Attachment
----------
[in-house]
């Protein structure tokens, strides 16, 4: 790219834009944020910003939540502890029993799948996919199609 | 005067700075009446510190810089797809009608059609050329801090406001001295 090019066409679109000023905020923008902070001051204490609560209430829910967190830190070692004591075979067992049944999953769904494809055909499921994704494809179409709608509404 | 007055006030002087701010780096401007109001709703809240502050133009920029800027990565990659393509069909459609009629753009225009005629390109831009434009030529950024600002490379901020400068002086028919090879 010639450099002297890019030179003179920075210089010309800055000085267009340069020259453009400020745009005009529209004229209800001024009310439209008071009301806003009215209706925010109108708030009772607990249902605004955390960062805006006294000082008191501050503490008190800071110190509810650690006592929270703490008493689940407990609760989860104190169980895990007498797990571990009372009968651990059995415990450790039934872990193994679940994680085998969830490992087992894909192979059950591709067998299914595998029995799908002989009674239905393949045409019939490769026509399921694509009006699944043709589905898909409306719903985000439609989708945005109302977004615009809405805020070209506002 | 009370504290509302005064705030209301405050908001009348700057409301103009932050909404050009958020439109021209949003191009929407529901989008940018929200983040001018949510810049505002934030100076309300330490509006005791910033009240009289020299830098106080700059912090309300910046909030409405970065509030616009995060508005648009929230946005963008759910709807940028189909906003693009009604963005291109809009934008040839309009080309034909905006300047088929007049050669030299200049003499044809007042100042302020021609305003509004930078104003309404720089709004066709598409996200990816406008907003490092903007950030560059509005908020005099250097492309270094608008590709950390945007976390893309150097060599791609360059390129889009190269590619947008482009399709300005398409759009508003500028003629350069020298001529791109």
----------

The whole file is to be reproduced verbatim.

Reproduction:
[in-house]
């Protein structure tokens, strides 16, 4: 790219834009944020910003939540502890029993799948996919199609 | 005067700075009446510190810089797809009608059609050329801090406001001295 090019066409679109000023905020923008902070001051204490609560209430829910967190830190070692004591075979067992049944999953769904494809055909499921994704494809179409709608509404 | 007055006030002087701010780096401007109001709703809240502050133009920029800027990565990659393509069909459609009629753009225009005629390109831009434009030529950024600002490379901020400068002086028919090879 010639450099002297890019030179003179920075210089010309800055000085267009340069020259453009400020745009005009529209004229209800001024009310439209008071009301806003009215209706925010109108708030009772607990249902605004955390960062805006006294000082008191501050503490008190800071110190509810650690006592929270703490008493689940407990609760989860104190169980895990007498797990571990009372009968651990059995415990450790039934872990193994679940994680085998969830490992087992894909192979059950591709067998299914595998029995799908002989009674239905393949045409019939490769026509399921694509009006699944043709589905898909409306719903985000439609989708945005109302977004615009809405805020070209506002 | 009370504290509302005064705030209301405050908001009348700057409301103009932050909404050009958020439109021209949003191009929407529901989008940018929200983040001018949510810049505002934030100076309300330490509006005791910033009240009289020299830098106080700059912090309300910046909030409405970065509030616009995060508005648009929230946005963008759910709807940028189909906003693009009604963005291109809009934008040839309009080309034909905006300047088929007049050669030299200049003499044809007042100042302020021609305003509004930078104003309404720089709004066709598409996200990816406008907003490092903007950030560059509005908020005099250097492309270094608008590709950390945007976390893309150097060599791609360059390129889009190269590619947008482009399709300005398409759009508003500028003629350069020298001529791109």